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Discussion Boards => HO => Topic started by: jimdavis88 on February 20, 2020, 12:25:03 PM



Title: Reversing loop question
Post by: jimdavis88 on February 20, 2020, 12:25:03 PM
I watched the Internet on how to do a reverse loop. First; put insulating rail joiners on all four tracks, I got that part, then wire in the polarity reversing module. My question, after the put on all four insulating joiners, can't I just run a new power lead to the now dead section of track (the loop), instead of using the expensive reversing modules?


Title: Re: Reversing loop question
Post by: Trainman203 on February 20, 2020, 01:42:25 PM
Sounds like you are isolating the track, but restoring the same current problem with wires instead of rail joiners. You arenít switching polarities which is what the reverser does.


Title: Re: Reversing loop question
Post by: Hunt on February 20, 2020, 06:58:26 PM
. . . My question, after the put on all four insulating joiners, can't I just run a new power lead to the now dead section of track (the loop), instead of using the expensive reversing modules?


 Click Here  (http://www.azatrax.com/model-railroad-reverse-loop.html) the information should help you understand why what you are think will not work.


You failed to state if you are using DCC or DC power on track.

Most automatic reverse loop modules work only with DCC.

You can use a much lower cost DPDT toggle switch for either DC or DCC to manually control the track polarity

 


Title: Re: Reversing loop question
Post by: RAM on February 20, 2020, 10:53:07 PM
Correct me if I am wrong.  On DC your would need two DPDT switches.  One for layout and one for the reversing loop.  Then you would not use the directional switch on the power pack.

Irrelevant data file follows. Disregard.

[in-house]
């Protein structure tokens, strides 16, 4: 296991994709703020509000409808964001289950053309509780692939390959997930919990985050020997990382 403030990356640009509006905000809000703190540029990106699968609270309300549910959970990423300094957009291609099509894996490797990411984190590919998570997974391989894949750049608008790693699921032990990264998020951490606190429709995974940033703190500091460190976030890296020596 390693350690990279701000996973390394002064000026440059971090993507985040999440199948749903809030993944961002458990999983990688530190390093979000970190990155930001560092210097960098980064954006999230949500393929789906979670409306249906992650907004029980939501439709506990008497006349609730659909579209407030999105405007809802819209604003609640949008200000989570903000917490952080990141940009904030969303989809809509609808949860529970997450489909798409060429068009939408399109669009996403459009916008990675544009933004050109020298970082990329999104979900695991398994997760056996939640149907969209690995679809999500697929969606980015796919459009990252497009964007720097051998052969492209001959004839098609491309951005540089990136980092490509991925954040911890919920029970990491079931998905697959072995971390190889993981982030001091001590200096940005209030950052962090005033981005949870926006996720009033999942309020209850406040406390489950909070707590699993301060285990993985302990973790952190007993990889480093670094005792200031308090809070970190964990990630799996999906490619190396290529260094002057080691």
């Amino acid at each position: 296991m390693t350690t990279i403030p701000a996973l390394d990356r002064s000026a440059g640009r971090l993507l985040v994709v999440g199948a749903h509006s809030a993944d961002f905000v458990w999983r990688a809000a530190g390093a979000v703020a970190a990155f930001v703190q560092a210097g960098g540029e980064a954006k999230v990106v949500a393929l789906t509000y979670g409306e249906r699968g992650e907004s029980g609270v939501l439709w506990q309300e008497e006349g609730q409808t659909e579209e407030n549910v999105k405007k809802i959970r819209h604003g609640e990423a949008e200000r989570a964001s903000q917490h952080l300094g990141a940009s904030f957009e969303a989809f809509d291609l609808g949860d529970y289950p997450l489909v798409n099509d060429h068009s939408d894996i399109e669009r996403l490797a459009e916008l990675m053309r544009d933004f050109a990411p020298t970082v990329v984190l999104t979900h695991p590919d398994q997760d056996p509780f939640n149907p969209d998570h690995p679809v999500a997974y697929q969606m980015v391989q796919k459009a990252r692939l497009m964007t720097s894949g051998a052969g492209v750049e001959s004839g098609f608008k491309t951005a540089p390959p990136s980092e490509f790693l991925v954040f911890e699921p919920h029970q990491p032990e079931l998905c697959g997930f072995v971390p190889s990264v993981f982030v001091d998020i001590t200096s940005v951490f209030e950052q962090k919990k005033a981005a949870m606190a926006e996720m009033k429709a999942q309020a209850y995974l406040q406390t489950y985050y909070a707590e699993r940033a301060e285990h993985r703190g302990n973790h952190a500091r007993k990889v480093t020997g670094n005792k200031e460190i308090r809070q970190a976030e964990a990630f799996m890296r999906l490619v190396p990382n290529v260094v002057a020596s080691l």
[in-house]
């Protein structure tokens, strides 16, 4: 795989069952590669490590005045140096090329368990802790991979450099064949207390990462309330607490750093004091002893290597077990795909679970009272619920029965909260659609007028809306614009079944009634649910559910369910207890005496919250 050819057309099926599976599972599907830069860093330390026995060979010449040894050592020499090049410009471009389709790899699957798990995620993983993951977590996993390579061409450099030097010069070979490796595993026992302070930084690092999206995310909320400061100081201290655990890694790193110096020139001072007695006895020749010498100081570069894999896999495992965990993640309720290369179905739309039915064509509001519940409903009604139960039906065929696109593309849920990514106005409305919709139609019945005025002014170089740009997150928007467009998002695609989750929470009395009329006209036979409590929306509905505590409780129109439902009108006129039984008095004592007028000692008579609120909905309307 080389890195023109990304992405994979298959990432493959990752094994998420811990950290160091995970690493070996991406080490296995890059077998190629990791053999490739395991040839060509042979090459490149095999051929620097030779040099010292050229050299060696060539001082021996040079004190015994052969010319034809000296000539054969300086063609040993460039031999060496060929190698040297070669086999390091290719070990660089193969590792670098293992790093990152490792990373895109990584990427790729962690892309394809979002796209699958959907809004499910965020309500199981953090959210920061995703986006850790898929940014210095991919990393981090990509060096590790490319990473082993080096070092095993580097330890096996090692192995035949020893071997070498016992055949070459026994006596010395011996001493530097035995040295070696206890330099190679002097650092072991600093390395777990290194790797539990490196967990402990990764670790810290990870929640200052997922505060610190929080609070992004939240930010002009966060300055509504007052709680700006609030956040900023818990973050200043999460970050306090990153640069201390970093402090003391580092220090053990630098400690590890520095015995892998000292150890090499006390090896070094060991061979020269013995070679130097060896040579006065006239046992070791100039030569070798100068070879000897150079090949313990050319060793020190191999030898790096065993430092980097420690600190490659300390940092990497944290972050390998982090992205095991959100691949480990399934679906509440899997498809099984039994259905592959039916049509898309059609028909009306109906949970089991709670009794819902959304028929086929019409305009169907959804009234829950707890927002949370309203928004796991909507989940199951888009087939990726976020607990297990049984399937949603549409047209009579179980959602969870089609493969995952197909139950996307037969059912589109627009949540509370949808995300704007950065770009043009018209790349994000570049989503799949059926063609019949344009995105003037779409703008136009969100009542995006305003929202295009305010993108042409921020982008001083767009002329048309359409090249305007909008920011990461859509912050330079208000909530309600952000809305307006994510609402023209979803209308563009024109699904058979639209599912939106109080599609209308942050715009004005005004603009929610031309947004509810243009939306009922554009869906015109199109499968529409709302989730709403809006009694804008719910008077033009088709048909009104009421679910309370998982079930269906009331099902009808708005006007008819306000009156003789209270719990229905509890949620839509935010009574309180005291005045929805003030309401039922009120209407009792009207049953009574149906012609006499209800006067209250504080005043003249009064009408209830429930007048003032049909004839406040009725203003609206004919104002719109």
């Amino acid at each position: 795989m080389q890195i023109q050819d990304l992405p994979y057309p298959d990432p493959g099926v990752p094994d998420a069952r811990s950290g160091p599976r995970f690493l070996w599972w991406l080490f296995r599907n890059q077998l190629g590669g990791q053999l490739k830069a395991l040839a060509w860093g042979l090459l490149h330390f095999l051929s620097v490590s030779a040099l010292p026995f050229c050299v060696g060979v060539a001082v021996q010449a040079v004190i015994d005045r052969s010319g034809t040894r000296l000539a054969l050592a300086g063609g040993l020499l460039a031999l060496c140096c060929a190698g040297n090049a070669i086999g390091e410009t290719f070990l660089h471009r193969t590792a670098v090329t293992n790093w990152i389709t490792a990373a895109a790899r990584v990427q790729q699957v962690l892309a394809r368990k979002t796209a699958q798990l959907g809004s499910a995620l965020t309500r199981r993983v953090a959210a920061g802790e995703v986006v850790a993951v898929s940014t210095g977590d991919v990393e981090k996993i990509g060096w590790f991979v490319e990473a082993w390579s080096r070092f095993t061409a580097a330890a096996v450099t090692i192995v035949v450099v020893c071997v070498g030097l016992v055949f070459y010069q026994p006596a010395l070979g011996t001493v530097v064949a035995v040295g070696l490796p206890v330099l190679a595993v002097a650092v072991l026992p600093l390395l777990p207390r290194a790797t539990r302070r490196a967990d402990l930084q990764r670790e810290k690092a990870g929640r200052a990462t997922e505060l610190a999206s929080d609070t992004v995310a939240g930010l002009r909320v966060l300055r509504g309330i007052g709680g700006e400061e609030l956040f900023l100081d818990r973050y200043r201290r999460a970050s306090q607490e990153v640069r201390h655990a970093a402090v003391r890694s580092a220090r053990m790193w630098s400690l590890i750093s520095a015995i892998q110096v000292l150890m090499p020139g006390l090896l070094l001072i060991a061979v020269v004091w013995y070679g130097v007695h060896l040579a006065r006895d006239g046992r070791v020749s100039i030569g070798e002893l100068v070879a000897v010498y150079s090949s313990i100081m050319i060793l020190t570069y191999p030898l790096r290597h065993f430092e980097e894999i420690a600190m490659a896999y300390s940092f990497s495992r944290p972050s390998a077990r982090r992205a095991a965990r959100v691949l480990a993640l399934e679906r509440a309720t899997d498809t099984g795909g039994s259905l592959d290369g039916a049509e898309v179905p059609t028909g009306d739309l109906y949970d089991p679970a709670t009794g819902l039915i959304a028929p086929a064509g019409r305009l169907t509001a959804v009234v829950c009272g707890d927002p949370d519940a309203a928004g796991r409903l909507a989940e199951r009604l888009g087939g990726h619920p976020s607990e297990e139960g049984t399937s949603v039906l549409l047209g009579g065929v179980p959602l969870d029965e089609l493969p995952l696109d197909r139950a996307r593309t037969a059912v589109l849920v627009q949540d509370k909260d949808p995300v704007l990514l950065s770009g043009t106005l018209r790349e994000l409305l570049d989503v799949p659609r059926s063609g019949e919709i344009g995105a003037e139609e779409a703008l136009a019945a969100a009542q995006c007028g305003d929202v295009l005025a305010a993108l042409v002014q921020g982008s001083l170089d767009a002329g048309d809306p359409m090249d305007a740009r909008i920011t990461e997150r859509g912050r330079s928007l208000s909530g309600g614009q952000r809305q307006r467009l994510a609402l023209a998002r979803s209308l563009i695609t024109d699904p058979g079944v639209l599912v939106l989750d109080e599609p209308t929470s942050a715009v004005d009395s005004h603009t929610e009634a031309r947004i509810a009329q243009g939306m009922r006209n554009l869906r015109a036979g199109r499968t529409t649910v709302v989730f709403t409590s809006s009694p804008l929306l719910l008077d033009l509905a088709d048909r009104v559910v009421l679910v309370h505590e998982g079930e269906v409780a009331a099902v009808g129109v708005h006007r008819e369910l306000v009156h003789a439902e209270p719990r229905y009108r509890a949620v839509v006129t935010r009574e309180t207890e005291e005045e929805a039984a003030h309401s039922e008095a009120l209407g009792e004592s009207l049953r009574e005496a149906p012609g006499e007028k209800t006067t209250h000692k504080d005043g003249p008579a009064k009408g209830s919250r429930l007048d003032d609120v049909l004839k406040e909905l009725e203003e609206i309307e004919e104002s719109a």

on DCC you would only need one.


Title: Re: Reversing loop question
Post by: jward on February 21, 2020, 11:58:20 AM
On DC you only need one DPDT switch wired into the reverse loop circuit. You can use the direction switch on your power pack for the other. You have to flip both direction switches at the same time though.

There are a couple of other ways to wire this on DC. The easiest is to wire a bridge rectifier rated for at least 3 amps where you would put the DPDT switch. Wire the DC side to the track, and the AC side to the power pack. The rectifier will keep the train running the same direction regardless of which way the direction switch on the power pack is thrown. So you just change the direction switch while the train is in the loop and when it exits it will continue on as usual. The only drawback to this method is that your reversing loop effectively becomes a one way track, as the rectifier will prevent you from running the other direction through the loop.

Another method, which works on both DC and DCC, is to use a relay wired in parallel with the switch motor to change the polarity in the loop. This works best if you enter and exit the loop through the same switch. It is also great for stub ended tail tracks on a wye. The relay contacts are wired in place of the DPDT switch, in the same configuration. This method automates the loop, as the simple act of throwing the track switch changes the polarity of the loop. Thus you can never enter the loop the "wrong way" and short everything out. Once again, you will need to flip the direction switch on the power -ack while your train is in the loop.